A new enforcement unit within the U.S. Justice Department in Chicago has been formed to fight health care fraud. The new Health Care Fraud Unit was announced around the same time as the announcement of the major $1.2 billion prosecution for a massive health care fraud scheme.

The goal of the unit is to seek out and prosecute the individuals and businesses that engage in all types of health care fraud. Acting U.S. Attorney Joel R. Levin, when announcing the new unit, explained that "Every year, health care fraud causes millions of dollars in losses to Medicare and private insurers" and that "Health care fraud also often exploits patients through unnecessary or unsafe medical procedures."

The Federal Aviation Administration is now offering to refund all drone and model aircraft hobbyists that had to register their flying machines and pay the FAA's $5 fee. Over 800,000 people have registered drones since 2015, however, not all drone owners will qualify for a refund.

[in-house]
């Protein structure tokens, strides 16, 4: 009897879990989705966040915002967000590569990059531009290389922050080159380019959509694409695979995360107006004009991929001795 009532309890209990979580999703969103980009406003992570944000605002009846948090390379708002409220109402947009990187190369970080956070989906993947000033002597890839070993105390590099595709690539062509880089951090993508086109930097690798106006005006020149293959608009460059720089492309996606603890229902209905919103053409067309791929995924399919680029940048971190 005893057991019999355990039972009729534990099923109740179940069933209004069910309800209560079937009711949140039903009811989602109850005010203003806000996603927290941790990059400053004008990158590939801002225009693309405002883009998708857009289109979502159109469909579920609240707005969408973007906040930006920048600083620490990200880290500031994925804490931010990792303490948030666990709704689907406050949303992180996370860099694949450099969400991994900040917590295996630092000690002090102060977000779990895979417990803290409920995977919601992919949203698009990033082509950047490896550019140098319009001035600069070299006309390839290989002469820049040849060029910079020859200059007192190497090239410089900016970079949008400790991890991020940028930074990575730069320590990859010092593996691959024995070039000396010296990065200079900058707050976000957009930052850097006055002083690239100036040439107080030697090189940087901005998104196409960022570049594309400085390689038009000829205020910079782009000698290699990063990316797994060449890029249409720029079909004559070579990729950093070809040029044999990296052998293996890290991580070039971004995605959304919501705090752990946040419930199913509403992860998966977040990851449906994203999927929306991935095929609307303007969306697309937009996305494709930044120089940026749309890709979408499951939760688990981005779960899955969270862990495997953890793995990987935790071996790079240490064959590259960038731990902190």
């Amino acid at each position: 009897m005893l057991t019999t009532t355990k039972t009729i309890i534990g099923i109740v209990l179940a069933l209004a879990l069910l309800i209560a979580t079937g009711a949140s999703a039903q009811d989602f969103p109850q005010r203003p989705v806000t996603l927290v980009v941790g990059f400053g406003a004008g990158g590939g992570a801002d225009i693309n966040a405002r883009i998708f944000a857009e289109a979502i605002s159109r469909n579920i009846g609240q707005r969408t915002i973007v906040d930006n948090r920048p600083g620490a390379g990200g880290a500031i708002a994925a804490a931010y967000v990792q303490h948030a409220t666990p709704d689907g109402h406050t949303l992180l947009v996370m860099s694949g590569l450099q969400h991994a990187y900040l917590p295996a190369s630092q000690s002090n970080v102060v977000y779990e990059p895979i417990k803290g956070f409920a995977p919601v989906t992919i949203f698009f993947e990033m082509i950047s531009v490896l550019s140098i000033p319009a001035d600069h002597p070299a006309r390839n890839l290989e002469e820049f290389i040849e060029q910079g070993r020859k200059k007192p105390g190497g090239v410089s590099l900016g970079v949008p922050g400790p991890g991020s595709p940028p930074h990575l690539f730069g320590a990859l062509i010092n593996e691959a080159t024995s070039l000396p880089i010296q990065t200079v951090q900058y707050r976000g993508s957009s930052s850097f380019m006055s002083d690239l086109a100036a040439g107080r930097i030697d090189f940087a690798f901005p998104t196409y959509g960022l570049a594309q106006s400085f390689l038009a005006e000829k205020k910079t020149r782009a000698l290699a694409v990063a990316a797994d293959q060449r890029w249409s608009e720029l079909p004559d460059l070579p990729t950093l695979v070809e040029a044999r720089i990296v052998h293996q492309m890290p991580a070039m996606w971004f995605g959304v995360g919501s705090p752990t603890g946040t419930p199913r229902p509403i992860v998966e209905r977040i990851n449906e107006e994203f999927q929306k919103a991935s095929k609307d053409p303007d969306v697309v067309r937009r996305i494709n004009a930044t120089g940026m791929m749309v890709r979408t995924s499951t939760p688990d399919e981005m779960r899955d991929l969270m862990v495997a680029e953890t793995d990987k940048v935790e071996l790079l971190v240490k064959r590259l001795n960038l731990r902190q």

A recent decision for the Court of Appeals for the Federal District invalidated the drone-hobbyist registration requirement.The decision explained that under a prior law, the FAA was prohibited from making new rules covering model aircrafts, and the registration requirement qualified as a new rule.

Most United States Supreme Court decisions don't make that much of an impact on the day to day lives, or pocketbooks, of most Americans. However, a recent decision about printer ink cartridge patents is way more applicable to everyday Americans (that still use paper or printers) than one might initially think.

The case between Impression Products and Lexmark has finally been decided, and while Impression won the day, consumers were the real winners in the case. The end result is that now consumers and businesses have just a little bit more protection when it comes to selling non-manufacturer refurbished and modified products.